Ellen McMahon: NaturArte

  • ©,






Creation Year:



    A Bi-National, Interdisciplinary Wetlands Conservation Project in Sonora, México


Artist Statement:

    Faculty and students from the University of Arizona have teamed up with the Intercultural Center for the Study of Deserts and Oceans (CEDO) to promote conservation and sustainable use of Puerto Peñasco’s six major estuaries. This multifaceted conservation project, spearheaded by CEDO conservationist Alejandro Castillo López, brings together art, architecture, graphic design, ecology, land use planning, micro-business, technology, and ecotourism. The tourism industry in Puerto Peñasco is growing at an unprecedented rate. Currently, there are plans to build an international airport, a coastal highway, nine golf courses, over 15,000 new rental units, and a marina in each estuary. One of CEDO’s strategies to protect the estuaries from environmentally-damaging tourism development is to support sustainable micro-businesses and ecotourism in the wetlands areas. One of these projects, funded by Global Greengrant, was to build a small building to serve as an indoor kitchen and seating area for Sociedad Cooperativea Única de Mujeres, a collective of oyster farmers in Morua Estuary. At CEDO’s request, University of Arizona students created a mural on the new building, illustrating indigenous plants and animals, to serve as an informative starting point for CEDO-led and self-guided tours of the estuary. Other projects include: a visual identity system for NaturArte by faculty Ellen McMahon and Kelly Leslie; a mural for a Kayak ecotour business in Morua Estuary by Puerto Peñasco high school students, University of Arizona undergraduate students, and alumnus Mike Buffington; La Cholla Museum of Natural and Cultural History, a virtual museum for Cholla Bay and Estuary by graduate students Heather Green and Jeff Case; a web site and documentary video by graduate student Ben Kirkby; an interactive DVD by Kelly Leslie and Ben Kirkby; and interpretive kiosks by architecture faculty member Erin Moore and her students.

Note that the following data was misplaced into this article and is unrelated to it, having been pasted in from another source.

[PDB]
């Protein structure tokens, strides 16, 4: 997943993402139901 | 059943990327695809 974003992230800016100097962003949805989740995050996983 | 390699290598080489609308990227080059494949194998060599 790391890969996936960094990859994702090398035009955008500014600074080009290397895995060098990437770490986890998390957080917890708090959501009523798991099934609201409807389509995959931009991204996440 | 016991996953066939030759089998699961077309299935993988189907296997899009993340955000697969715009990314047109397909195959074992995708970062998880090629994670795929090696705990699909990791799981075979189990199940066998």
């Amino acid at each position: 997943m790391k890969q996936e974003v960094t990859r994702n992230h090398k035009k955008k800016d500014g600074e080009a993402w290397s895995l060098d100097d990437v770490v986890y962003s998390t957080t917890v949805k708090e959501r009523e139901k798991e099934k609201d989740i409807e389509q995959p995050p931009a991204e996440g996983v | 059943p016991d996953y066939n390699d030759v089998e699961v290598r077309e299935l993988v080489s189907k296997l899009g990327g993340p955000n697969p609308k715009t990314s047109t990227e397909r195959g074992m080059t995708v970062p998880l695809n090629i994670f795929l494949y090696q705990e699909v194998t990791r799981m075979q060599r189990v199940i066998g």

Technical Information:

    The interactive DVD is a Flash-based multimedia project that uses RSS feeds to dynamically draw itself based on current tidal conditions in the Sea of Cortez. The project features high-definition digital video, still photography, and audio clips from the six estuaries. Interactive maps of the estuaries provide a visual reference for additional information about the area’s natural history, the ecological effects of tourist development, and the role of art in our perceptions about our relationship to the natural word.
    Video featurettes capture the images and sounds of the environment and document oyster farmers, research biologists, conservationists, and University of Arizona faculty and students as they work together toward assuring sustainable usage of these wetlands.
    Drawings for the natural-history mural were scanned and imported into Corel Painter IX and converted into flat color. Using Adobe Illustrator’s live-trace feature, the drawings were vectorized. Color images were adjusted to black-and-white outline drawings at 1:1 scale, printed on a large-format plotter, perforated by hand using a pouncing wheel, and applied to the wall by hitting the drawings with bags of colored chalk. All of the painting was done by hand.